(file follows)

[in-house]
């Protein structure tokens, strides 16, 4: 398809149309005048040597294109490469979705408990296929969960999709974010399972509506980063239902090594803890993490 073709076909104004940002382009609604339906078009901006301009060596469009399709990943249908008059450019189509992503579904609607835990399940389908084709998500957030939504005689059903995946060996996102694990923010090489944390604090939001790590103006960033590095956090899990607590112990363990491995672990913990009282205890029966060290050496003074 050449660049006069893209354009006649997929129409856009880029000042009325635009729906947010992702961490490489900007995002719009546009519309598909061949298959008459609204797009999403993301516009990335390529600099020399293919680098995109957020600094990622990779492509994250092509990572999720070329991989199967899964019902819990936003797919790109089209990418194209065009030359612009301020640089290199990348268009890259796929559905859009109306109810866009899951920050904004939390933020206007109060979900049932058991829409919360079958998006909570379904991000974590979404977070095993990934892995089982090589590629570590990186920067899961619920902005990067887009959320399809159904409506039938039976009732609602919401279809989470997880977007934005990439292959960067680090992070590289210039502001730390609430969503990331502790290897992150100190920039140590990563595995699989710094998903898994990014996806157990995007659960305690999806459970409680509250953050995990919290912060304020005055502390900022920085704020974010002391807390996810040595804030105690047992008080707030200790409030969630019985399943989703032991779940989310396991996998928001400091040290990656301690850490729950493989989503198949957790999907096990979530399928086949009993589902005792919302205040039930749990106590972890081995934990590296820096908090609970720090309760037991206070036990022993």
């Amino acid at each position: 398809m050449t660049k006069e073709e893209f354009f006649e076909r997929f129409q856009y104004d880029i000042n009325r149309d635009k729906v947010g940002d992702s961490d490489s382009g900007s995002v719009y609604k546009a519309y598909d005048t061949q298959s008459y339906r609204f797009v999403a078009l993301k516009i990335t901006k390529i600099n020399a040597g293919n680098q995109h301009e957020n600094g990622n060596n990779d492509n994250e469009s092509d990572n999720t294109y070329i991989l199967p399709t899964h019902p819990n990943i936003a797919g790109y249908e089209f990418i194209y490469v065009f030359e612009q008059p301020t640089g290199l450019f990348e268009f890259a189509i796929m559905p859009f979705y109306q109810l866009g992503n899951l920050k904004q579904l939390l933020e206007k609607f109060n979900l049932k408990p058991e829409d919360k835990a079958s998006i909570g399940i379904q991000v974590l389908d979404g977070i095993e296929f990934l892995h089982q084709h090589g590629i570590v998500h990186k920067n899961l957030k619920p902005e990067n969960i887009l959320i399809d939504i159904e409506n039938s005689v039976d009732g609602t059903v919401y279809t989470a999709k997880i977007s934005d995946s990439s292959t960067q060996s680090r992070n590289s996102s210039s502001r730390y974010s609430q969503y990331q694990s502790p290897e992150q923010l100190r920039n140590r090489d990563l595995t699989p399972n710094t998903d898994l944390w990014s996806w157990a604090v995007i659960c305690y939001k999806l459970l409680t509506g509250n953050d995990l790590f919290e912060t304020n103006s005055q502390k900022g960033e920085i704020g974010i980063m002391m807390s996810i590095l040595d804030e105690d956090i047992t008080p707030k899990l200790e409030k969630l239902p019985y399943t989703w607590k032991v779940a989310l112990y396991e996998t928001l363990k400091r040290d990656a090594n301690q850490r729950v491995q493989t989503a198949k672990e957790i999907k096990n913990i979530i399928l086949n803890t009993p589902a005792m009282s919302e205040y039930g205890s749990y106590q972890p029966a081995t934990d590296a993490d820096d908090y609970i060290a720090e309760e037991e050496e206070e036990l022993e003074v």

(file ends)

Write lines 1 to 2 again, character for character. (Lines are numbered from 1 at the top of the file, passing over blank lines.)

[in-house]
């Protein structure tokens, strides 16, 4: 398809149309005048040597294109490469979705408990296929969960999709974010399972509506980063239902090594803890993490 073709076909104004940002382009609604339906078009901006301009060596469009399709990943249908008059450019189509992503579904609607835990399940389908084709998500957030939504005689059903995946060996996102694990923010090489944390604090939001790590103006960033590095956090899990607590112990363990491995672990913990009282205890029966060290050496003074 050449660049006069893209354009006649997929129409856009880029000042009325635009729906947010992702961490490489900007995002719009546009519309598909061949298959008459609204797009999403993301516009990335390529600099020399293919680098995109957020600094990622990779492509994250092509990572999720070329991989199967899964019902819990936003797919790109089209990418194209065009030359612009301020640089290199990348268009890259796929559905859009109306109810866009899951920050904004939390933020206007109060979900049932058991829409919360079958998006909570379904991000974590979404977070095993990934892995089982090589590629570590990186920067899961619920902005990067887009959320399809159904409506039938039976009732609602919401279809989470997880977007934005990439292959960067680090992070590289210039502001730390609430969503990331502790290897992150100190920039140590990563595995699989710094998903898994990014996806157990995007659960305690999806459970409680509250953050995990919290912060304020005055502390900022920085704020974010002391807390996810040595804030105690047992008080707030200790409030969630019985399943989703032991779940989310396991996998928001400091040290990656301690850490729950493989989503198949957790999907096990979530399928086949009993589902005792919302205040039930749990106590972890081995934990590296820096908090609970720090309760037991206070036990022993």